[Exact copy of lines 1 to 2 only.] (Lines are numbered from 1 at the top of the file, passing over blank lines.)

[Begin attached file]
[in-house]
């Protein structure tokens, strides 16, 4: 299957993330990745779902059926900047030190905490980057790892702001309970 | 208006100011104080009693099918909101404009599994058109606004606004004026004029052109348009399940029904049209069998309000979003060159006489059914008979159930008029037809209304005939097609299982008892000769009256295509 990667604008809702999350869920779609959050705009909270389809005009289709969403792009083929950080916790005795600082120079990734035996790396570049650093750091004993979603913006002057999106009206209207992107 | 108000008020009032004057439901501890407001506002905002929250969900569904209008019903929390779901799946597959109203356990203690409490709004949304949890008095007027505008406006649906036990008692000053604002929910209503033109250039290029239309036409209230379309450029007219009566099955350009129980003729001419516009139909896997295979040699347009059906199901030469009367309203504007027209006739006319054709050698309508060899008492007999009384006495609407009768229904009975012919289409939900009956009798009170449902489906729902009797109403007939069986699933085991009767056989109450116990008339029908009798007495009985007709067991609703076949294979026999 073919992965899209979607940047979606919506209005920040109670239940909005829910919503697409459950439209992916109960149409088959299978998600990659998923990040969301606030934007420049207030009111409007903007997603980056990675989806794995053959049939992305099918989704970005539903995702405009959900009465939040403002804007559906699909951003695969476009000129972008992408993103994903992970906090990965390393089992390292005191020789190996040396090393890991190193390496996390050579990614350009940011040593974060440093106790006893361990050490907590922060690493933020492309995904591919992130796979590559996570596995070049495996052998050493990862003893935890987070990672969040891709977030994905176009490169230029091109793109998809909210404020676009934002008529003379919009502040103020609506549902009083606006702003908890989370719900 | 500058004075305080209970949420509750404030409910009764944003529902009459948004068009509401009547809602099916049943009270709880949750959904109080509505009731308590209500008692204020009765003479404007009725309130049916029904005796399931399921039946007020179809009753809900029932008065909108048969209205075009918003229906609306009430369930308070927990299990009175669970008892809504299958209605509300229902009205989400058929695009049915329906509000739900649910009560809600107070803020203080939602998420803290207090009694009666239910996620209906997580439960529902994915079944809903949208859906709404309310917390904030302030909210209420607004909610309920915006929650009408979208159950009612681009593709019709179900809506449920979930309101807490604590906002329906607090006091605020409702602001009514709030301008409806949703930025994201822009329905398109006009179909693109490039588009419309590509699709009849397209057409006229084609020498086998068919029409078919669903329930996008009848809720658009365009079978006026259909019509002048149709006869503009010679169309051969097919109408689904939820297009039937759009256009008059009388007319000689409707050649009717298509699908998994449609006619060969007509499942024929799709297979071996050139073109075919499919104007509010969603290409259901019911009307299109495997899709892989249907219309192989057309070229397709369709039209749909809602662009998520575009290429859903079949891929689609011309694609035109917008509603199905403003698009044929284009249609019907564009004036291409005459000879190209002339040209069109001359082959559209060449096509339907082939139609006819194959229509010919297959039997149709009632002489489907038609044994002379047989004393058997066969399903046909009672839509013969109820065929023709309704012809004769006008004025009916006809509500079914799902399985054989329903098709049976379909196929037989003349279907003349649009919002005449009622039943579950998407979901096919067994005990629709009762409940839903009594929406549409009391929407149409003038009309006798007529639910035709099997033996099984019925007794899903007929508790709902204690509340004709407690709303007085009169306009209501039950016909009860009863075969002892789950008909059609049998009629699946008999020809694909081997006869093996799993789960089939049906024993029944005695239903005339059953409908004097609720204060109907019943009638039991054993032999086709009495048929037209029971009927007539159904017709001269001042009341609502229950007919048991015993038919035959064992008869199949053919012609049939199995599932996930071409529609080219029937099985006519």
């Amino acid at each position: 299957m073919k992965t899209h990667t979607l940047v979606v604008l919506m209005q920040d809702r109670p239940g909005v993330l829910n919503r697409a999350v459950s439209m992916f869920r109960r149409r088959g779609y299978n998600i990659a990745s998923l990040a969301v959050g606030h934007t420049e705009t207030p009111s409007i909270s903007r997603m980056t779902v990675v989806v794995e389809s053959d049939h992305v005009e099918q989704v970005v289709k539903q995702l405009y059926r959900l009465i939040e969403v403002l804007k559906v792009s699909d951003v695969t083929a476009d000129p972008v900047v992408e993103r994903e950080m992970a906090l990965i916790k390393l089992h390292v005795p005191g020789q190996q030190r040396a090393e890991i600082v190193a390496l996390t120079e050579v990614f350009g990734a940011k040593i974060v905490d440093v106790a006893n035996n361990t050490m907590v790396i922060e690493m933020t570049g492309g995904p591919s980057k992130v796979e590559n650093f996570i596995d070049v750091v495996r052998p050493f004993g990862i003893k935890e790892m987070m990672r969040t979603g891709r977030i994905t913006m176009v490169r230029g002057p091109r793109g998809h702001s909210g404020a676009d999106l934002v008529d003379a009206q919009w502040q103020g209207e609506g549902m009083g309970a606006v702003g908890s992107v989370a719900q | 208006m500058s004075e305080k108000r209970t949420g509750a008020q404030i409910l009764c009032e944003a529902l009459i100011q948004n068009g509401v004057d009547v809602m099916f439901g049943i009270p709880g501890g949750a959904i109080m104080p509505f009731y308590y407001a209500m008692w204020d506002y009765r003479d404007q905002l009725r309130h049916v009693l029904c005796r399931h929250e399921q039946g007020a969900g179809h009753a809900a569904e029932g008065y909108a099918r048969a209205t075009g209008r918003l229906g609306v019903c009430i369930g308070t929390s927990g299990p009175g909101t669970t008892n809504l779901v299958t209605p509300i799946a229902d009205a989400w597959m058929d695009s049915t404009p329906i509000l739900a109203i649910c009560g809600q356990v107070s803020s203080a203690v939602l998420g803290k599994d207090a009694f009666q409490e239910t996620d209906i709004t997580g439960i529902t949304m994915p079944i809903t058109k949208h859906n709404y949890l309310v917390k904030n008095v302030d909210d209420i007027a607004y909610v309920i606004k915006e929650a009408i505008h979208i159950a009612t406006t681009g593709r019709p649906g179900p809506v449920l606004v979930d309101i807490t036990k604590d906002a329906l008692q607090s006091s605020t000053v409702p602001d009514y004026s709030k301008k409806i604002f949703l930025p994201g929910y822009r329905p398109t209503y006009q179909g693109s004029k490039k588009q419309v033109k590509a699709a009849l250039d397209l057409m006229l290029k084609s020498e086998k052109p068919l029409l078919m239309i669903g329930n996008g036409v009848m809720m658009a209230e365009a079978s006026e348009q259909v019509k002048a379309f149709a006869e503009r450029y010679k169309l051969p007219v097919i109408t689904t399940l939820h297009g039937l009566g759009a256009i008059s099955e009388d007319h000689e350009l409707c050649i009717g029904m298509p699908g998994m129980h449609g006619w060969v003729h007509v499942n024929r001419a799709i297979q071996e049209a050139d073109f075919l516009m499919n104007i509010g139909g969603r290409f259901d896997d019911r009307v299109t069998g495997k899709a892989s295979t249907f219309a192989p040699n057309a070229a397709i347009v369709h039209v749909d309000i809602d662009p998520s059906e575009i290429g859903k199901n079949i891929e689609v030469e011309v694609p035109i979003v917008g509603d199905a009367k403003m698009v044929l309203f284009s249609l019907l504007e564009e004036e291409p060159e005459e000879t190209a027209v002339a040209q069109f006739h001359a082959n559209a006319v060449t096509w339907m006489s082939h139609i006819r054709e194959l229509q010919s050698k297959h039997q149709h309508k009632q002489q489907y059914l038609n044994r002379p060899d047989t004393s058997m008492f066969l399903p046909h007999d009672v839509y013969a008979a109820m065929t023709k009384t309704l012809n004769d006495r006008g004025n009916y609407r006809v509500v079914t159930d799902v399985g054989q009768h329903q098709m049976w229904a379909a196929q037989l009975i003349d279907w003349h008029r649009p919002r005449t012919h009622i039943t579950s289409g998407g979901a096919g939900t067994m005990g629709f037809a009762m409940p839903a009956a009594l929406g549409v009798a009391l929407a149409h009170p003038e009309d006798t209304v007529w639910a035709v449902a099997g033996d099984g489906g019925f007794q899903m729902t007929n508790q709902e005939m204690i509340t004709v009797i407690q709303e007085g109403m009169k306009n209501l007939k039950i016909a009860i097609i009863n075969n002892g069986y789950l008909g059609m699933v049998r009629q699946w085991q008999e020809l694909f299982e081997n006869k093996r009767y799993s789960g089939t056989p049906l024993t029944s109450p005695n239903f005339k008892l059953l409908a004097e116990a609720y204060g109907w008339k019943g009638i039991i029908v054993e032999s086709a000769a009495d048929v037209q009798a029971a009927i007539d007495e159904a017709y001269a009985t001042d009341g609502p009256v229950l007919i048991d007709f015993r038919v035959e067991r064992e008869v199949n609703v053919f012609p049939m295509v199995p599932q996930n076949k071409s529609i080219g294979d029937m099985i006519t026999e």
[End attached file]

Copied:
[in-house]
């Protein structure tokens, strides 16, 4: 299957993330990745779902059926900047030190905490980057790892702001309970 | 208006100011104080009693099918909101404009599994058109606004606004004026004029052109348009399940029904049209069998309000979003060159006489059914008979159930008029037809209304005939097609299982008892000769009256295509 990667604008809702999350869920779609959050705009909270389809005009289709969403792009083929950080916790005795600082120079990734035996790396570049650093750091004993979603913006002057999106009206209207992107 | 108000008020009032004057439901501890407001506002905002929250969900569904209008019903929390779901799946597959109203356990203690409490709004949304949890008095007027505008406006649906036990008692000053604002929910209503033109250039290029239309036409209230379309450029007219009566099955350009129980003729001419516009139909896997295979040699347009059906199901030469009367309203504007027209006739006319054709050698309508060899008492007999009384006495609407009768229904009975012919289409939900009956009798009170449902489906729902009797109403007939069986699933085991009767056989109450116990008339029908009798007495009985007709067991609703076949294979026999 073919992965899209979607940047979606919506209005920040109670239940909005829910919503697409459950439209992916109960149409088959299978998600990659998923990040969301606030934007420049207030009111409007903007997603980056990675989806794995053959049939992305099918989704970005539903995702405009959900009465939040403002804007559906699909951003695969476009000129972008992408993103994903992970906090990965390393089992390292005191020789190996040396090393890991190193390496996390050579990614350009940011040593974060440093106790006893361990050490907590922060690493933020492309995904591919992130796979590559996570596995070049495996052998050493990862003893935890987070990672969040891709977030994905176009490169230029091109793109998809909210404020676009934002008529003379919009502040103020609506549902009083606006702003908890989370719900 | 500058004075305080209970949420509750404030409910009764944003529902009459948004068009509401009547809602099916049943009270709880949750959904109080509505009731308590209500008692204020009765003479404007009725309130049916029904005796399931399921039946007020179809009753809900029932008065909108048969209205075009918003229906609306009430369930308070927990299990009175669970008892809504299958209605509300229902009205989400058929695009049915329906509000739900649910009560809600107070803020203080939602998420803290207090009694009666239910996620209906997580439960529902994915079944809903949208859906709404309310917390904030302030909210209420607004909610309920915006929650009408979208159950009612681009593709019709179900809506449920979930309101807490604590906002329906607090006091605020409702602001009514709030301008409806949703930025994201822009329905398109006009179909693109490039588009419309590509699709009849397209057409006229084609020498086998068919029409078919669903329930996008009848809720658009365009079978006026259909019509002048149709006869503009010679169309051969097919109408689904939820297009039937759009256009008059009388007319000689409707050649009717298509699908998994449609006619060969007509499942024929799709297979071996050139073109075919499919104007509010969603290409259901019911009307299109495997899709892989249907219309192989057309070229397709369709039209749909809602662009998520575009290429859903079949891929689609011309694609035109917008509603199905403003698009044929284009249609019907564009004036291409005459000879190209002339040209069109001359082959559209060449096509339907082939139609006819194959229509010919297959039997149709009632002489489907038609044994002379047989004393058997066969399903046909009672839509013969109820065929023709309704012809004769006008004025009916006809509500079914799902399985054989329903098709049976379909196929037989003349279907003349649009919002005449009622039943579950998407979901096919067994005990629709009762409940839903009594929406549409009391929407149409003038009309006798007529639910035709099997033996099984019925007794899903007929508790709902204690509340004709407690709303007085009169306009209501039950016909009860009863075969002892789950008909059609049998009629699946008999020809694909081997006869093996799993789960089939049906024993029944005695239903005339059953409908004097609720204060109907019943009638039991054993032999086709009495048929037209029971009927007539159904017709001269001042009341609502229950007919048991015993038919035959064992008869199949053919012609049939199995599932996930071409529609080219029937099985006519």